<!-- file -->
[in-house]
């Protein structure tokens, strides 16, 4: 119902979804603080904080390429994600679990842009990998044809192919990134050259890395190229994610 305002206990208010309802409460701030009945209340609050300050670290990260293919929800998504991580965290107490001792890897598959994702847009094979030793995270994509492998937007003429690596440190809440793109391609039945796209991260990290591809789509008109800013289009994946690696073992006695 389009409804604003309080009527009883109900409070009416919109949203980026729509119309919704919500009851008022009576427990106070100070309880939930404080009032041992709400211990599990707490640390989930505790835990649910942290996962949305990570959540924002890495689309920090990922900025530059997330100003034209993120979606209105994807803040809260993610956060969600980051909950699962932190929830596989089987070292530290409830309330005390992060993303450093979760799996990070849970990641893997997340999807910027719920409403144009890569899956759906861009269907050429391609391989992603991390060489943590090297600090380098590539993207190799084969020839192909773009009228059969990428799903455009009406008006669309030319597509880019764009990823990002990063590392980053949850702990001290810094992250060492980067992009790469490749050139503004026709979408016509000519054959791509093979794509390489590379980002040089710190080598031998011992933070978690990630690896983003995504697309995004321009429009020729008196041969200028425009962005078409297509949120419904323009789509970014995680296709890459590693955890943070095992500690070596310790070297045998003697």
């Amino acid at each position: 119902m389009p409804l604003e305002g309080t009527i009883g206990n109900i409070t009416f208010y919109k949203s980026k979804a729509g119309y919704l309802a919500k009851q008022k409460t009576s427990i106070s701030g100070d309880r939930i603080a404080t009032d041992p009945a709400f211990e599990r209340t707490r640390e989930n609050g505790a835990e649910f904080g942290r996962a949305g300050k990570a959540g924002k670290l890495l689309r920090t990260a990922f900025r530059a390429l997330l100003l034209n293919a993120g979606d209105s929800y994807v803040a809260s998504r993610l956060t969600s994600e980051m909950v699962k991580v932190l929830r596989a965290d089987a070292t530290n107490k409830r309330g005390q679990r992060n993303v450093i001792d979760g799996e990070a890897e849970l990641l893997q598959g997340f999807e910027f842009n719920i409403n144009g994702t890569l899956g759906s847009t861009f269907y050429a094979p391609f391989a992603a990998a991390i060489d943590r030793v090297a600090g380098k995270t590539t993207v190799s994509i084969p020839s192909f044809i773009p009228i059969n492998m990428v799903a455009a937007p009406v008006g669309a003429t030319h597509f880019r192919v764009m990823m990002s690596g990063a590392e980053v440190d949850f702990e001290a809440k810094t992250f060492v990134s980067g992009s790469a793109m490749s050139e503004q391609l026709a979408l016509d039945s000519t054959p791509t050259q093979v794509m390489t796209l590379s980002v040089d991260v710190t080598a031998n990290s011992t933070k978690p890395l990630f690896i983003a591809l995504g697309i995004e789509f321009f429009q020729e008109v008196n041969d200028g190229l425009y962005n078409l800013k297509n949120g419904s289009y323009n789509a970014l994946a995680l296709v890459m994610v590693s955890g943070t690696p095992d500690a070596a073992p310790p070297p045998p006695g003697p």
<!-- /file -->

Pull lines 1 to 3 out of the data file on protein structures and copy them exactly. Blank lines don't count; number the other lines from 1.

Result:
[in-house]
């Protein structure tokens, strides 16, 4: 119902979804603080904080390429994600679990842009990998044809192919990134050259890395190229994610 305002206990208010309802409460701030009945209340609050300050670290990260293919929800998504991580965290107490001792890897598959994702847009094979030793995270994509492998937007003429690596440190809440793109391609039945796209991260990290591809789509008109800013289009994946690696073992006695 389009409804604003309080009527009883109900409070009416919109949203980026729509119309919704919500009851008022009576427990106070100070309880939930404080009032041992709400211990599990707490640390989930505790835990649910942290996962949305990570959540924002890495689309920090990922900025530059997330100003034209993120979606209105994807803040809260993610956060969600980051909950699962932190929830596989089987070292530290409830309330005390992060993303450093979760799996990070849970990641893997997340999807910027719920409403144009890569899956759906861009269907050429391609391989992603991390060489943590090297600090380098590539993207190799084969020839192909773009009228059969990428799903455009009406008006669309030319597509880019764009990823990002990063590392980053949850702990001290810094992250060492980067992009790469490749050139503004026709979408016509000519054959791509093979794509390489590379980002040089710190080598031998011992933070978690990630690896983003995504697309995004321009429009020729008196041969200028425009962005078409297509949120419904323009789509970014995680296709890459590693955890943070095992500690070596310790070297045998003697």
């Amino acid at each position: 119902m389009p409804l604003e305002g309080t009527i009883g206990n109900i409070t009416f208010y919109k949203s980026k979804a729509g119309y919704l309802a919500k009851q008022k409460t009576s427990i106070s701030g100070d309880r939930i603080a404080t009032d041992p009945a709400f211990e599990r209340t707490r640390e989930n609050g505790a835990e649910f904080g942290r996962a949305g300050k990570a959540g924002k670290l890495l689309r920090t990260a990922f900025r530059a390429l997330l100003l034209n293919a993120g979606d209105s929800y994807v803040a809260s998504r993610l956060t969600s994600e980051m909950v699962k991580v932190l929830r596989a965290d089987a070292t530290n107490k409830r309330g005390q679990r992060n993303v450093i001792d979760g799996e990070a890897e849970l990641l893997q598959g997340f999807e910027f842009n719920i409403n144009g994702t890569l899956g759906s847009t861009f269907y050429a094979p391609f391989a992603a990998a991390i060489d943590r030793v090297a600090g380098k995270t590539t993207v190799s994509i084969p020839s192909f044809i773009p009228i059969n492998m990428v799903a455009a937007p009406v008006g669309a003429t030319h597509f880019r192919v764009m990823m990002s690596g990063a590392e980053v440190d949850f702990e001290a809440k810094t992250f060492v990134s980067g992009s790469a793109m490749s050139e503004q391609l026709a979408l016509d039945s000519t054959p791509t050259q093979v794509m390489t796209l590379s980002v040089d991260v710190t080598a031998n990290s011992t933070k978690p890395l990630f690896i983003a591809l995504g697309i995004e789509f321009f429009q020729e008109v008196n041969d200028g190229l425009y962005n078409l800013k297509n949120g419904s289009y323009n789509a970014l994946a995680l296709v890459m994610v590693s955890g943070t690696p095992d500690a070596a073992p310790p070297p045998p006695g003697p």